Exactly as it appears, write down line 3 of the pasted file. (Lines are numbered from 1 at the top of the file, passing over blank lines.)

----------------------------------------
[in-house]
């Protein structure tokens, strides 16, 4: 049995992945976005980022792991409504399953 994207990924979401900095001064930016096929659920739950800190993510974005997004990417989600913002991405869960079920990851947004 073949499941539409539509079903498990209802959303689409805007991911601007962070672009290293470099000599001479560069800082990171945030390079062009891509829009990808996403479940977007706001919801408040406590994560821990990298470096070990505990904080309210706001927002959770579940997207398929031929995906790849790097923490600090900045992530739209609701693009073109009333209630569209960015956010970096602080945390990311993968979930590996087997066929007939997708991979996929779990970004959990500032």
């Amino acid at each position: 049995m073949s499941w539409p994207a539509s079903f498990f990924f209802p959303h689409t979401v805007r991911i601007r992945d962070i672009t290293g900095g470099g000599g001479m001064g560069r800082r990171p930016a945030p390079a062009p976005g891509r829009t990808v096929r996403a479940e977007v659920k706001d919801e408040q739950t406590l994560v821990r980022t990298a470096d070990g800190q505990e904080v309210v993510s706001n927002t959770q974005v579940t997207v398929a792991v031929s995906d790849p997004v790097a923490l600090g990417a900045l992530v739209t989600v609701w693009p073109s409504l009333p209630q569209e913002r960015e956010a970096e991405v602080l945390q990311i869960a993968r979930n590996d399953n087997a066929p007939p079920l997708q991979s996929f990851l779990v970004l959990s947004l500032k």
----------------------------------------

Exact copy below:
């Amino acid at each position: 049995m073949s499941w539409p994207a539509s079903f498990f990924f209802p959303h689409t979401v805007r991911i601007r992945d962070i672009t290293g900095g470099g000599g001479m001064g560069r800082r990171p930016a945030p390079a062009p976005g891509r829009t990808v096929r996403a479940e977007v659920k706001d919801e408040q739950t406590l994560v821990r980022t990298a470096d070990g800190q505990e904080v309210v993510s706001n927002t959770q974005v579940t997207v398929a792991v031929s995906d790849p997004v790097a923490l600090g990417a900045l992530v739209t989600v609701w693009p073109s409504l009333p209630q569209e913002r960015e956010a970096e991405v602080l945390q990311i869960a993968r979930n590996d399953n087997a066929p007939p079920l997708q991979s996929f990851l779990v970004l959990s947004l500032k």